|Mud Ravines providing the perfect bacdrop to Gharials in Chambal|
And then the boatman points out two gharials on the left. They are kind of far off. The gharials are shy and disappear into the water seeing the boat or hearing the motor. So the option is either to cut off the motor and try to paddle towards the gharials or use the zoom camera. You try to do both. With the motor off, you zoom in. The boat bobs and it not easy photographing them. The reptiles do look magnificent. Sometimes they will catch the sun and the scaly back would glimmer like gold. They look adorable and are not known to feed on humans. They prefer fish.
We move ahead. It is time to eyeball some crocs. It is your lucky day. And we soon find one - this time on the right bank. Now the crocodile does look mean and fearsome. In comparison, the gharials look almost toyish and pet-like. You are not sure how crocs and gharials behave living together in the same waters - is there brotherhood or are they sworn enemies like lions and cheetahs? The crocodile slides into the water – not sure if it felt shy in our presence or suddenly felt like chomping on some city slickers. You keep looking in the water waiting for the croc to emerge under your boat.
Further up are the dolphins. The previous batch of visitors had returned without any dolphin sighting. You ask the boatman to return but not before you enjoy the setting one last time.
|Paan Singh Tomar and his Band of Men - Photo Courtesy santabanta.com|
This is bliss. The bridge is far behind; we have turned a bend in the river. When the motor dies, all becomes quiet. Birds coo, fishes create ripples in the water. In the distance you can see a group of men wading through the river. That is unmistakably Paan Singh Tomar and his band of baghis. Tall, nonchalant and proud; khaki fatigues, gun over the shoulder. On the other shoulder, a bullet belt is casually slung over. The army training and discipline is apparent. If Paan Singh Tomar, a national steeplechase champion, wanted to, he could have leapt over the river in a single bound. He does not even notice you as you stare wide-eyed. You forget to even get scared. And then the men disappear in the badlands.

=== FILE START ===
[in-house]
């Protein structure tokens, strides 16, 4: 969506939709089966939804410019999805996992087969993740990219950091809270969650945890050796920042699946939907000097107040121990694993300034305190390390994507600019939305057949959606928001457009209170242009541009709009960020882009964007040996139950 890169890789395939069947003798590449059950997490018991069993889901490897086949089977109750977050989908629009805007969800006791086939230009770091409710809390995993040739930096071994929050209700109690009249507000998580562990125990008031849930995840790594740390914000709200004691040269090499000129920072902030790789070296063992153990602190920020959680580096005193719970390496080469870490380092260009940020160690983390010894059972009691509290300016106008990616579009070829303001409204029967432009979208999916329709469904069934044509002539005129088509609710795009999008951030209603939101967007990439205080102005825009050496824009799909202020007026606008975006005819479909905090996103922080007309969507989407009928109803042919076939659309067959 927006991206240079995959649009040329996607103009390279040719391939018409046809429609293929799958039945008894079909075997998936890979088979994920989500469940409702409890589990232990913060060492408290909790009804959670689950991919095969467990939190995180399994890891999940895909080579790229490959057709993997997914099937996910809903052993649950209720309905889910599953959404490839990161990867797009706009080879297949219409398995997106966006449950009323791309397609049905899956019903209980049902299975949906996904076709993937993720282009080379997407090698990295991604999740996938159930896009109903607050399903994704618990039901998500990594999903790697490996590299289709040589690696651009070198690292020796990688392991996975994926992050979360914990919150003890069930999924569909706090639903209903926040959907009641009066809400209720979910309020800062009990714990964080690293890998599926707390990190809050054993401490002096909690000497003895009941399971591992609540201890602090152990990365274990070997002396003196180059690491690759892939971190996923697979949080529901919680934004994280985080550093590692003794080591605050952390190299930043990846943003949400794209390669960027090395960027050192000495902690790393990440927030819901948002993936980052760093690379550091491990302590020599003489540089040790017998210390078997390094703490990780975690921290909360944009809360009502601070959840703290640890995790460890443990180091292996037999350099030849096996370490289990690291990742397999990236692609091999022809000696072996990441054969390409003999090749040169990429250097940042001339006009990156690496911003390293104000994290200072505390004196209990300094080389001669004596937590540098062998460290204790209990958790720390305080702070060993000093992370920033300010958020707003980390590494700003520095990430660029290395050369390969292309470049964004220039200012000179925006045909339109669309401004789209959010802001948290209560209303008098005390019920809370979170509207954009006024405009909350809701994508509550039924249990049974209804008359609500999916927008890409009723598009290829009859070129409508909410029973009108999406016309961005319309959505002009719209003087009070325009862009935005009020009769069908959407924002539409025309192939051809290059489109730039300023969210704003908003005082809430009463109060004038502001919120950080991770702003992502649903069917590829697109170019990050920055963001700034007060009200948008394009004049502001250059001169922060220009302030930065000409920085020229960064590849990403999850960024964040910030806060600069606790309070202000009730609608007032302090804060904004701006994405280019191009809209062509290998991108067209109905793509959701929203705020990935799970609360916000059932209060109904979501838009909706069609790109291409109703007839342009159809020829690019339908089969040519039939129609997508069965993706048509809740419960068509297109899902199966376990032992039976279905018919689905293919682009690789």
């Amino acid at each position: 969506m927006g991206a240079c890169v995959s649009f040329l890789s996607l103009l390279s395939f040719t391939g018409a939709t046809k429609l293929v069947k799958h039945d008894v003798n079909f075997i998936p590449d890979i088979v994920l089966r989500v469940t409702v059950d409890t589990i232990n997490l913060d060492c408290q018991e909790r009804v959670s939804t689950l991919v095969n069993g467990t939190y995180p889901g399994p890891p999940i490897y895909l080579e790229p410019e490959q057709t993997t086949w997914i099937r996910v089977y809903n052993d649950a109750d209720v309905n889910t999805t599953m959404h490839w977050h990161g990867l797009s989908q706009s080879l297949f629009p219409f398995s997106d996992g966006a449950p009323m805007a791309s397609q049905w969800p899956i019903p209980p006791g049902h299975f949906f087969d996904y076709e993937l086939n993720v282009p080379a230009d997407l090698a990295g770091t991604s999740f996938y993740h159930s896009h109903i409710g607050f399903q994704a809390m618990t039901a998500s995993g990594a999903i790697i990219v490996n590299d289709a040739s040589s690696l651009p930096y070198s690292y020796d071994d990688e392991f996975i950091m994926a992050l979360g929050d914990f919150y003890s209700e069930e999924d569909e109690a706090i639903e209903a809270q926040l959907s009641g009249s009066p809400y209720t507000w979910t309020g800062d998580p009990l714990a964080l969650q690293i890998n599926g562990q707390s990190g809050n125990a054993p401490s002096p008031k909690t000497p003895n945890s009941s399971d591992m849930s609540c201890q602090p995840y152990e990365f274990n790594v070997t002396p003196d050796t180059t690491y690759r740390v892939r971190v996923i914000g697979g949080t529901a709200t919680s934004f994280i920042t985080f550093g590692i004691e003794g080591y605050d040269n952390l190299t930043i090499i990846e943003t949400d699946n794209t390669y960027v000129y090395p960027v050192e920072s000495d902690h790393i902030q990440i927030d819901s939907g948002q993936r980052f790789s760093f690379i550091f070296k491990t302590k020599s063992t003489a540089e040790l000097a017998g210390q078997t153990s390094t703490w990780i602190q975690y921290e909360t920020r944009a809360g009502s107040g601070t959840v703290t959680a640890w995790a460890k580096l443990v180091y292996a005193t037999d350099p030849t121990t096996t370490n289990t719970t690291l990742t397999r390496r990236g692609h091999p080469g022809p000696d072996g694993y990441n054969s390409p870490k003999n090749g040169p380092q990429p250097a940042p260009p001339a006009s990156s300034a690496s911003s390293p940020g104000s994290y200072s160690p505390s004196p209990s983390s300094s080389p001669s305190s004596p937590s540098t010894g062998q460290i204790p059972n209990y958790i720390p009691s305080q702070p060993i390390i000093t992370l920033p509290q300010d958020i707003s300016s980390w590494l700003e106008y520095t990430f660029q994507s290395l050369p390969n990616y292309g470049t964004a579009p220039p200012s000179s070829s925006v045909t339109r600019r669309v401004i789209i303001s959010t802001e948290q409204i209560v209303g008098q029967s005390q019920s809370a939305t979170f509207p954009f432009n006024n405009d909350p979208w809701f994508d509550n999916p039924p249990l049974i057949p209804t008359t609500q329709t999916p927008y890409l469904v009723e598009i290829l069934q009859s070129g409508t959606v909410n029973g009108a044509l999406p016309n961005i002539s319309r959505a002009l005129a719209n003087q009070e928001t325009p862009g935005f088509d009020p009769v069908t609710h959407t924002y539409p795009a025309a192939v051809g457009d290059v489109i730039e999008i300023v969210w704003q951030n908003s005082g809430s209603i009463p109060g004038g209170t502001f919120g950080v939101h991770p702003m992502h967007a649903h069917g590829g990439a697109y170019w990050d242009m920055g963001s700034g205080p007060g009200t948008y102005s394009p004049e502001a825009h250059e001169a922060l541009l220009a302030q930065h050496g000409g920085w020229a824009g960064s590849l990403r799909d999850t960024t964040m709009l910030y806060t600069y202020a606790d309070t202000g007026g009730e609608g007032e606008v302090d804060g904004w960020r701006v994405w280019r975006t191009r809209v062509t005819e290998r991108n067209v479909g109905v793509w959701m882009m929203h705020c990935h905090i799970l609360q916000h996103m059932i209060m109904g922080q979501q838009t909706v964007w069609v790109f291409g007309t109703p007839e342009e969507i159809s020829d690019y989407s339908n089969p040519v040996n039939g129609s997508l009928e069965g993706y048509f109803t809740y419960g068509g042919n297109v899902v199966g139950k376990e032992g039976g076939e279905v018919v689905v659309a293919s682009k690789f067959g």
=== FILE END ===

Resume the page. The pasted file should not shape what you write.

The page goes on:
India is about films and romanticism. In the deserts of Rajasthan you will see a swaying colorful Yana Gupta resplendent in a mirror dress bring you water in a pot held precariously over her head as lie sputtering to death. Here in Chambal you will see baghis emerge at every bend. Of course, Yana is a figment of imagination as the mirages in desert and here in Chambal the baghis are long gone. Some are dead and some have retired after the government offered them amnesty. Now people prefer to fight their battles in the courtrooms.
The world around the Chambal has changed little since the times of Mahabharat when Chambal was called Charmanyavati and the Pandavs lost out in a dice game in the general vicinity. Kunti left the baby Karn floating on the river. Draupadi cursed the river and people called it unholy. Dacoits are gone but a new danger is looming that might change the river and the area completely. Mafia is at work dredging the sand, while the mud ravines that give Chambal the unique look, are being leveled. What is wrong with the people today? You just hope Chambal will overcome the modern adversaries too and continue its beautiful and perennial ways into the next century. Next time you will meet Chambal in Kota.